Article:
The opening decades of the 21st century have been marked by multiple crises which have reorientated institutions and understanding of the political and economic order, from budgeting and political priorities, to ideology, parties and class relations.
With economic recovery barely solidified after the Global Financial Crisis (GFC), in 2020 the world economy was once more buffeted by crisis – this one the result of the pandemic – and attention now turns to what lessons can be drawn from 2008 and its fallout. The predominant austerity response adopted around the world clearly represented a class-based capital accumulation strategy implemented by elite political-economic actors and organisations, articulated largely through neoliberal ideas of how the economy, society and polity should be organised. Fiscal consolidation, public sector reforms and the flexibilisation of labour markets presented a common thread in the neoliberal era. Yet austerity is not the same everywhere and these measures unfolded within the long arc of public sector restructuring and in the more immediate context of bailouts and related spending, increasing precarity and inequality, and the articulation of several forms of political justification.
Beyond the common thread of post-GFC austerity measures, there existed significant variety in relation to dynamics and degrees of institutionalisation, insulation and insinuation, which, in our Varieties of Austerity, we dub ‘the 3Is’. Another way of thinking of these 3Is are variations in how austerity is entrenched, where forms of protection (or the lack thereof) are offered, and who or what is blamed along the way. We identify the institutionalisation of austerity through particular agencies and organisations and as supportive processes that create an air of permanency for austerity-related approaches and customs. We illuminate insulation as a counterpart to restraint and removal, with redistribution and reforms adding complexity to bouts of austerity. Given that austerity is about more for some and less for others, and is indeed a process of multifaceted transformation with both winners and losers, we root out insinuation as burden and blame shifting – a crucial aspect of austerity in and of itself; burdens and blame are also important aspects of institutionalisation and insulation.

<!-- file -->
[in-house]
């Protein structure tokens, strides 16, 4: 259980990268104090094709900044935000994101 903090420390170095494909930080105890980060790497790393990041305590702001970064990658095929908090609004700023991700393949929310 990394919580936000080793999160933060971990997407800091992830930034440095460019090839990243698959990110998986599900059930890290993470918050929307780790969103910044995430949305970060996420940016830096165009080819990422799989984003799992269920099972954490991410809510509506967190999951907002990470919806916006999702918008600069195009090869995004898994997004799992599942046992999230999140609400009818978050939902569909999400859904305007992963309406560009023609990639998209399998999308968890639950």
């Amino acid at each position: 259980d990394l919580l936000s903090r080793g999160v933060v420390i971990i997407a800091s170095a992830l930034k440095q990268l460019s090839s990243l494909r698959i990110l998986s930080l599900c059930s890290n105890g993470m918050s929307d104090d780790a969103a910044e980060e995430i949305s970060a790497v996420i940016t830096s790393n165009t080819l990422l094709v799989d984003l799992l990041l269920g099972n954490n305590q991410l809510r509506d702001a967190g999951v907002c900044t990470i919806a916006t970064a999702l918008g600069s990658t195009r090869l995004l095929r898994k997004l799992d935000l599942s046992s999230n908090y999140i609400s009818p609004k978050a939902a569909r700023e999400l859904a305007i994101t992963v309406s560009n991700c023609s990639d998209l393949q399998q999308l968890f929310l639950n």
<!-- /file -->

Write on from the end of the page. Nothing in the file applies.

In terms of institutionalisation, the financial crisis of 2008, the ensuing and prolonged economic downturn and policies of austerity implemented from 2010 have imposed major costs on most Western societies. These include direct economic costs such as lower GDP, slower economic growth, higher unemployment and lost output, various forms of underemployment, much of it in precarious and poorly paid jobs, and increased household debt obligations that drag down disposable income. Other, perhaps less direct effects can be categorised as social and human costs. Phenomena such as inequality (a legacy of the entire neoliberal period) and higher unemployment and insecurity were exacerbated by austerity measures such as cuts in social and health care spending, and restructuring of the public sector and the labour market.